Fairfax City Council member Glenn White attacked critics of the city's $15 million road bond referendum yesterday, calling a leaflet by an organization opposing the bond issue "probably the most flagrantly and blatantly dishonest piece of campaign literature I've seen in 20 years."

His news conference comes at a time when opponents of the referendum say they believe that they are gaining ground with voters. "My guess is that means it {the leaflet} is probably very effective, and he's starting to panic," Robert F. Lederer, a prominent referendum opponent who helped prepare the leaflet, said in a telephone interview after the news conference. "I have not run into anybody in the City of Fairfax, with the exception of the five people {on the City Council} who approved the bond, who favor it."

The council voted 5 to 1 June 24 to put the road project on the Nov. 3 ballot. The project would widen Chain Bridge Road (Rte. 123), from two lanes to four between Kenmore Drive and Warwick Avenue, and it would make Chain Bridge Road one way southbound from Kenmore Drive to Judicial Drive and make University Drive one way northbound from Judicial Drive to Layton Hall Drive.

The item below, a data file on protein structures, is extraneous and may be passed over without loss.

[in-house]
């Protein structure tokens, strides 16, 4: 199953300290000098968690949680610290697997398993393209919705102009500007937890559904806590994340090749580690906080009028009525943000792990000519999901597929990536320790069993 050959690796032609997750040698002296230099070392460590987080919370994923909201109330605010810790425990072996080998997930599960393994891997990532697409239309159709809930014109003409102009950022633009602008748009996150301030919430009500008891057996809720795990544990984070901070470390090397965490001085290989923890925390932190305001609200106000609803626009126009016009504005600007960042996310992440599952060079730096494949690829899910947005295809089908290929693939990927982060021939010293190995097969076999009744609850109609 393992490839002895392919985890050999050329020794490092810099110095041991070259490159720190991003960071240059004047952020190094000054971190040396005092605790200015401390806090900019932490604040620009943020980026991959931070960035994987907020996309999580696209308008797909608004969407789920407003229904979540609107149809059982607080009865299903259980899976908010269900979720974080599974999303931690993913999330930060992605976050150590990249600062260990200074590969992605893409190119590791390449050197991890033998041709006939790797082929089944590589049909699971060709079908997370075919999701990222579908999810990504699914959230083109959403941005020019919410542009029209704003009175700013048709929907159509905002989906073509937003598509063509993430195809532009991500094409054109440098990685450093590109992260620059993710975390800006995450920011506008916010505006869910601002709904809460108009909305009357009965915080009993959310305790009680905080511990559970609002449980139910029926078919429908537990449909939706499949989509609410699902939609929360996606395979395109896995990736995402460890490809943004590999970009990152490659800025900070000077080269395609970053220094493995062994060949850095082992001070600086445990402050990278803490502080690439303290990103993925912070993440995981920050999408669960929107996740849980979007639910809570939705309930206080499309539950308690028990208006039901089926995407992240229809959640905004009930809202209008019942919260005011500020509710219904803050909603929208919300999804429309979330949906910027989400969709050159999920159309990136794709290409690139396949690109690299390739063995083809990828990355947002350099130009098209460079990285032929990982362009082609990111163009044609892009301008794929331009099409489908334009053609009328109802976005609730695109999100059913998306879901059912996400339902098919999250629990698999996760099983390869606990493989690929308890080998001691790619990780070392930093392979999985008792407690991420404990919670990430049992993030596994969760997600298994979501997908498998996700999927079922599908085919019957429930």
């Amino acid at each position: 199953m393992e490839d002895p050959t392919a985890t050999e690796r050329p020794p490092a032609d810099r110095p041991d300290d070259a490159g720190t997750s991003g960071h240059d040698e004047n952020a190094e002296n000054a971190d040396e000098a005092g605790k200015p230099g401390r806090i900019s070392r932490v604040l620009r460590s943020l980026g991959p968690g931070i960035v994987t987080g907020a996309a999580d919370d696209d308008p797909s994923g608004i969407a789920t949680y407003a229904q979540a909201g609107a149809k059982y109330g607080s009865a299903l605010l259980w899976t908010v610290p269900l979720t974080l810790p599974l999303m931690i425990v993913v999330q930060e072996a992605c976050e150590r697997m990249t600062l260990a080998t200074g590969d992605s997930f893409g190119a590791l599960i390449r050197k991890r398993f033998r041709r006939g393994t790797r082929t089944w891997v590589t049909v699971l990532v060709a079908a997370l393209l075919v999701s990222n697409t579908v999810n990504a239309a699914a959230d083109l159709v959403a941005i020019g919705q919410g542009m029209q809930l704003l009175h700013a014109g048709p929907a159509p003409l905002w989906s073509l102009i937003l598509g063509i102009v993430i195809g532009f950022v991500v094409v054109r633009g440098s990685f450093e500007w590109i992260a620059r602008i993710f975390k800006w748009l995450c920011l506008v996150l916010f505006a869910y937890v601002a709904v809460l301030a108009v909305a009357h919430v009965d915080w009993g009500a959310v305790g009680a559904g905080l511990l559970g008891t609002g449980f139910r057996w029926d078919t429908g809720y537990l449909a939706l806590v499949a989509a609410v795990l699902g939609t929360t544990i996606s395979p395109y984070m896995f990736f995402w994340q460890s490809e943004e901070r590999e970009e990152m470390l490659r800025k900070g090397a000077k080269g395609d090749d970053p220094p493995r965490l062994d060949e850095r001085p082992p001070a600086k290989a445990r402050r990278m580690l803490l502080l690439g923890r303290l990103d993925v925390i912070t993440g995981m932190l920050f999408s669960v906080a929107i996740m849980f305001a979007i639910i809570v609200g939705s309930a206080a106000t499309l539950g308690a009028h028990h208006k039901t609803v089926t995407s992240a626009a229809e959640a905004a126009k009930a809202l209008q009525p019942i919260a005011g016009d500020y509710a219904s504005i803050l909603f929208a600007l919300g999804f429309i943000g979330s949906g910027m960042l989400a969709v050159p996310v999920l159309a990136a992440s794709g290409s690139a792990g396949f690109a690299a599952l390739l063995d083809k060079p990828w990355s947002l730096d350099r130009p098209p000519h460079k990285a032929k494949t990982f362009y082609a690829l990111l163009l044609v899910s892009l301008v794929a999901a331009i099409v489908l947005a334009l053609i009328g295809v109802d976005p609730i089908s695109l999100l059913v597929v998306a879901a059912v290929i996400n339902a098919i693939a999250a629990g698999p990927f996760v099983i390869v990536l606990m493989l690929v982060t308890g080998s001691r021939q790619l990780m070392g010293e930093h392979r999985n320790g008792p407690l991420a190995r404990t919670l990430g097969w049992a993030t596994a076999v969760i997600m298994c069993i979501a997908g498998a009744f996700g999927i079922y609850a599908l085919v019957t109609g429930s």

Two weeks ago, a group called Citizens Against the Referendum began distributing a two-page sheet arguing against approval.

White termed a "flagrant misrepresentation" the leaflet's statement that "the plan would take an existing primary residential street (University Drive) and turn it into a busy north/south corridor." White said that along the section of University Drive that would be improved, there are only eight houses.

"All of University Drive south of the firehouse is residential," said Lederer. He said the Fairfax Mews development would be seriously affected by increased traffic.